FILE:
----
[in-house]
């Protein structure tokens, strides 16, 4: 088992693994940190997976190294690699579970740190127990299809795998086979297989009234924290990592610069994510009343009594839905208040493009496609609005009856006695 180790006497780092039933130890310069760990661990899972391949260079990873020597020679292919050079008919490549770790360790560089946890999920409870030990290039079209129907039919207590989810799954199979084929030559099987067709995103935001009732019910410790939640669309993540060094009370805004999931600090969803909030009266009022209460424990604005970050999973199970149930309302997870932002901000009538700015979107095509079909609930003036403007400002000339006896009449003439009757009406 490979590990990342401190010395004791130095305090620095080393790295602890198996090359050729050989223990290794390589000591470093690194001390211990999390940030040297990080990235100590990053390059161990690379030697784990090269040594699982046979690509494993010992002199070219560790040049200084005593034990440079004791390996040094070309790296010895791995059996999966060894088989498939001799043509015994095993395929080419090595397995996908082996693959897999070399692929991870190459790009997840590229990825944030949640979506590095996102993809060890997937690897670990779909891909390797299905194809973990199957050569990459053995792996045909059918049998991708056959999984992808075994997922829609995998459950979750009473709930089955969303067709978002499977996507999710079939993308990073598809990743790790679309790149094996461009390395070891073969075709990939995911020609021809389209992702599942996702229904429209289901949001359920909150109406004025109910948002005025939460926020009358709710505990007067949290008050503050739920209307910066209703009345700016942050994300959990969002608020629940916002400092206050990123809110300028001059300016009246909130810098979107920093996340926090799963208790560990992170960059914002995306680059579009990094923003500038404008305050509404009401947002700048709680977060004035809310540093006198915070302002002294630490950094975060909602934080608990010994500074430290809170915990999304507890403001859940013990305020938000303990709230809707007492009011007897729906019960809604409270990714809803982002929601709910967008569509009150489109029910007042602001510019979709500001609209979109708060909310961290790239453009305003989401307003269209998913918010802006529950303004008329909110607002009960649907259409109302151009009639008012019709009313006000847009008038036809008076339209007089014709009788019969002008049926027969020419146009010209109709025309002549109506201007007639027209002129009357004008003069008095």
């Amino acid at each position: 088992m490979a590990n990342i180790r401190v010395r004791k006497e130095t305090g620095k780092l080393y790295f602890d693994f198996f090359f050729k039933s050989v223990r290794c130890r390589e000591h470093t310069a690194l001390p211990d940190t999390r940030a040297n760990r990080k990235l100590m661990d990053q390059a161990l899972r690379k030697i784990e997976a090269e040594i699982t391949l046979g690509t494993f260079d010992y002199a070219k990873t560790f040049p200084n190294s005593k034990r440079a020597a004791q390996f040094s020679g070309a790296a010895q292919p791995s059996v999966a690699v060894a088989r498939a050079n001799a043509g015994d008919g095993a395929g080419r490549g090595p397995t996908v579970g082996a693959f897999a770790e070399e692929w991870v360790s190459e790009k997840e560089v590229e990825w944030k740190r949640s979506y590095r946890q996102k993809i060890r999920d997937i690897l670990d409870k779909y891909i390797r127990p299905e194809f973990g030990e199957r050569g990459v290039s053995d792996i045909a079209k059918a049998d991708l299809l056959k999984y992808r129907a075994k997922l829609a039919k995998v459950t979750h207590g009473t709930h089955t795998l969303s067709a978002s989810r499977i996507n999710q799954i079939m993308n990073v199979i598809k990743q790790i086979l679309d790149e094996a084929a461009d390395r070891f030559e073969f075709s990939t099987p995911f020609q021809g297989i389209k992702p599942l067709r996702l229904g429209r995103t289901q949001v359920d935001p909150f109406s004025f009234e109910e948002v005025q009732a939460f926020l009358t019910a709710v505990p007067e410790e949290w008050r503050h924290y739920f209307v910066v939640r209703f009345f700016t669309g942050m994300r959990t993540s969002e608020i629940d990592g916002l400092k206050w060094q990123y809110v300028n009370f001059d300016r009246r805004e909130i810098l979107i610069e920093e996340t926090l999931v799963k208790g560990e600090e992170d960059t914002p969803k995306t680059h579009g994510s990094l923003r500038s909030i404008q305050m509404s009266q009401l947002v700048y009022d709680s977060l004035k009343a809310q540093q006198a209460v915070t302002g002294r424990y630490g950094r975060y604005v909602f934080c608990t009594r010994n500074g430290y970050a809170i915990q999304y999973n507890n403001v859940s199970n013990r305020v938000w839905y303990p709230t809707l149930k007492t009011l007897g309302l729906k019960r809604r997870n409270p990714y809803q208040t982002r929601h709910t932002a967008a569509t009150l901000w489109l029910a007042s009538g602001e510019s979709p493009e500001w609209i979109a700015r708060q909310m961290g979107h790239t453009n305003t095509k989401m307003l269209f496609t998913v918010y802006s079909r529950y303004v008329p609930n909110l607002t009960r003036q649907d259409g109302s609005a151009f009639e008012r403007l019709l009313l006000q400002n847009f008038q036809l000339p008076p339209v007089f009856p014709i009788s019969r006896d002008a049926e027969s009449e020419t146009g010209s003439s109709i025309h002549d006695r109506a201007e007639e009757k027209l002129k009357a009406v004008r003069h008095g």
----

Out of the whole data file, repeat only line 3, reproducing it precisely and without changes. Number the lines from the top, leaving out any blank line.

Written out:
């Amino acid at each position: 088992m490979a590990n990342i180790r401190v010395r004791k006497e130095t305090g620095k780092l080393y790295f602890d693994f198996f090359f050729k039933s050989v223990r290794c130890r390589e000591h470093t310069a690194l001390p211990d940190t999390r940030a040297n760990r990080k990235l100590m661990d990053q390059a161990l899972r690379k030697i784990e997976a090269e040594i699982t391949l046979g690509t494993f260079d010992y002199a070219k990873t560790f040049p200084n190294s005593k034990r440079a020597a004791q390996f040094s020679g070309a790296a010895q292919p791995s059996v999966a690699v060894a088989r498939a050079n001799a043509g015994d008919g095993a395929g080419r490549g090595p397995t996908v579970g082996a693959f897999a770790e070399e692929w991870v360790s190459e790009k997840e560089v590229e990825w944030k740190r949640s979506y590095r946890q996102k993809i060890r999920d997937i690897l670990d409870k779909y891909i390797r127990p299905e194809f973990g030990e199957r050569g990459v290039s053995d792996i045909a079209k059918a049998d991708l299809l056959k999984y992808r129907a075994k997922l829609a039919k995998v459950t979750h207590g009473t709930h089955t795998l969303s067709a978002s989810r499977i996507n999710q799954i079939m993308n990073v199979i598809k990743q790790i086979l679309d790149e094996a084929a461009d390395r070891f030559e073969f075709s990939t099987p995911f020609q021809g297989i389209k992702p599942l067709r996702l229904g429209r995103t289901q949001v359920d935001p909150f109406s004025f009234e109910e948002v005025q009732a939460f926020l009358t019910a709710v505990p007067e410790e949290w008050r503050h924290y739920f209307v910066v939640r209703f009345f700016t669309g942050m994300r959990t993540s969002e608020i629940d990592g916002l400092k206050w060094q990123y809110v300028n009370f001059d300016r009246r805004e909130i810098l979107i610069e920093e996340t926090l999931v799963k208790g560990e600090e992170d960059t914002p969803k995306t680059h579009g994510s990094l923003r500038s909030i404008q305050m509404s009266q009401l947002v700048y009022d709680s977060l004035k009343a809310q540093q006198a209460v915070t302002g002294r424990y630490g950094r975060y604005v909602f934080c608990t009594r010994n500074g430290y970050a809170i915990q999304y999973n507890n403001v859940s199970n013990r305020v938000w839905y303990p709230t809707l149930k007492t009011l007897g309302l729906k019960r809604r997870n409270p990714y809803q208040t982002r929601h709910t932002a967008a569509t009150l901000w489109l029910a007042s009538g602001e510019s979709p493009e500001w609209i979109a700015r708060q909310m961290g979107h790239t453009n305003t095509k989401m307003l269209f496609t998913v918010y802006s079909r529950y303004v008329p609930n909110l607002t009960r003036q649907d259409g109302s609005a151009f009639e008012r403007l019709l009313l006000q400002n847009f008038q036809l000339p008076p339209v007089f009856p014709i009788s019969r006896d002008a049926e027969s009449e020419t146009g010209s003439s109709i025309h002549d006695r109506a201007e007639e009757k027209l002129k009357a009406v004008r003069h008095g």